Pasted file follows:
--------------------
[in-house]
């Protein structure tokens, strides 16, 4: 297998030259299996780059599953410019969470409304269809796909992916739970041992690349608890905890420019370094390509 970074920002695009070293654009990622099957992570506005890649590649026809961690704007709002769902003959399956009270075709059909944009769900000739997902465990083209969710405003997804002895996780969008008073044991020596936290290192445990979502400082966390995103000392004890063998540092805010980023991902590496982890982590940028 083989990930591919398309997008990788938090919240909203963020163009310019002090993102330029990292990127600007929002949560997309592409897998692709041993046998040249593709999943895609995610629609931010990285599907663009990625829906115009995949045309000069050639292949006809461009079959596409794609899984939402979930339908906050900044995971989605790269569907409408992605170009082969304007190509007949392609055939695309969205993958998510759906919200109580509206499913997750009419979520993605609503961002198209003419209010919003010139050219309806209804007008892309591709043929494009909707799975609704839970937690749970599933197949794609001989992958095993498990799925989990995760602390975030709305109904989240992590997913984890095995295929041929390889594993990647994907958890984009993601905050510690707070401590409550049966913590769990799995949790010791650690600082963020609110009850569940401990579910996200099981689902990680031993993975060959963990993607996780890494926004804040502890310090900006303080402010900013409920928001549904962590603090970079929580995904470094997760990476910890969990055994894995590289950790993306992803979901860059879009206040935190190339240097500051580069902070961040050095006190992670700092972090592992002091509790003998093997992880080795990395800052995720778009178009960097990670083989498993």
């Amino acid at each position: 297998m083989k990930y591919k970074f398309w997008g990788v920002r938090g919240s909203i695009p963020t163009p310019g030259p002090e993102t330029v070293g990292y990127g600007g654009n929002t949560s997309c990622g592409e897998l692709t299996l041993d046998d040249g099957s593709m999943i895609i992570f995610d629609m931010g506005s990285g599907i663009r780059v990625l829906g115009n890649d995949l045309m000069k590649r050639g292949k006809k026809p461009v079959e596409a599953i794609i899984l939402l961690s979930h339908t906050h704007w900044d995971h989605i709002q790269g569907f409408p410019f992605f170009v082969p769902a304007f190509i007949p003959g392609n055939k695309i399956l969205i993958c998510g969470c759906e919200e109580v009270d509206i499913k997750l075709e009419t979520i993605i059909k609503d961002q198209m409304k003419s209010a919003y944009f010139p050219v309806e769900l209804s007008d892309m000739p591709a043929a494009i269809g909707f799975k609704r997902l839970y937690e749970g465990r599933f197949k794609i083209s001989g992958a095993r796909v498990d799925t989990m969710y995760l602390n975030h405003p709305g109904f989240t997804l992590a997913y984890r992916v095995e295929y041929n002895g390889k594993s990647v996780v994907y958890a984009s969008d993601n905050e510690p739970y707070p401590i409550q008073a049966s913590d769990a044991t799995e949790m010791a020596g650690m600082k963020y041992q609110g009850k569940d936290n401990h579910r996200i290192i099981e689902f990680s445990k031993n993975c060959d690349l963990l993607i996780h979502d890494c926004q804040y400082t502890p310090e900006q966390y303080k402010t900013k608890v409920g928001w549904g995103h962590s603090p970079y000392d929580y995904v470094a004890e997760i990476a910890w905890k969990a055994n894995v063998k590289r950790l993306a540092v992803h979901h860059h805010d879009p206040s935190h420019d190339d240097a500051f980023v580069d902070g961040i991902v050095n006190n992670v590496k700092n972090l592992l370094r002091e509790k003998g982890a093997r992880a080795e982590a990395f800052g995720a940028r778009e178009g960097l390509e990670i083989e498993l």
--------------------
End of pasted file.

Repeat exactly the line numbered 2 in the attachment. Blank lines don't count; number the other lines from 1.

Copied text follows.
């Protein structure tokens, strides 16, 4: 297998030259299996780059599953410019969470409304269809796909992916739970041992690349608890905890420019370094390509 970074920002695009070293654009990622099957992570506005890649590649026809961690704007709002769902003959399956009270075709059909944009769900000739997902465990083209969710405003997804002895996780969008008073044991020596936290290192445990979502400082966390995103000392004890063998540092805010980023991902590496982890982590940028 083989990930591919398309997008990788938090919240909203963020163009310019002090993102330029990292990127600007929002949560997309592409897998692709041993046998040249593709999943895609995610629609931010990285599907663009990625829906115009995949045309000069050639292949006809461009079959596409794609899984939402979930339908906050900044995971989605790269569907409408992605170009082969304007190509007949392609055939695309969205993958998510759906919200109580509206499913997750009419979520993605609503961002198209003419209010919003010139050219309806209804007008892309591709043929494009909707799975609704839970937690749970599933197949794609001989992958095993498990799925989990995760602390975030709305109904989240992590997913984890095995295929041929390889594993990647994907958890984009993601905050510690707070401590409550049966913590769990799995949790010791650690600082963020609110009850569940401990579910996200099981689902990680031993993975060959963990993607996780890494926004804040502890310090900006303080402010900013409920928001549904962590603090970079929580995904470094997760990476910890969990055994894995590289950790993306992803979901860059879009206040935190190339240097500051580069902070961040050095006190992670700092972090592992002091509790003998093997992880080795990395800052995720778009178009960097990670083989498993």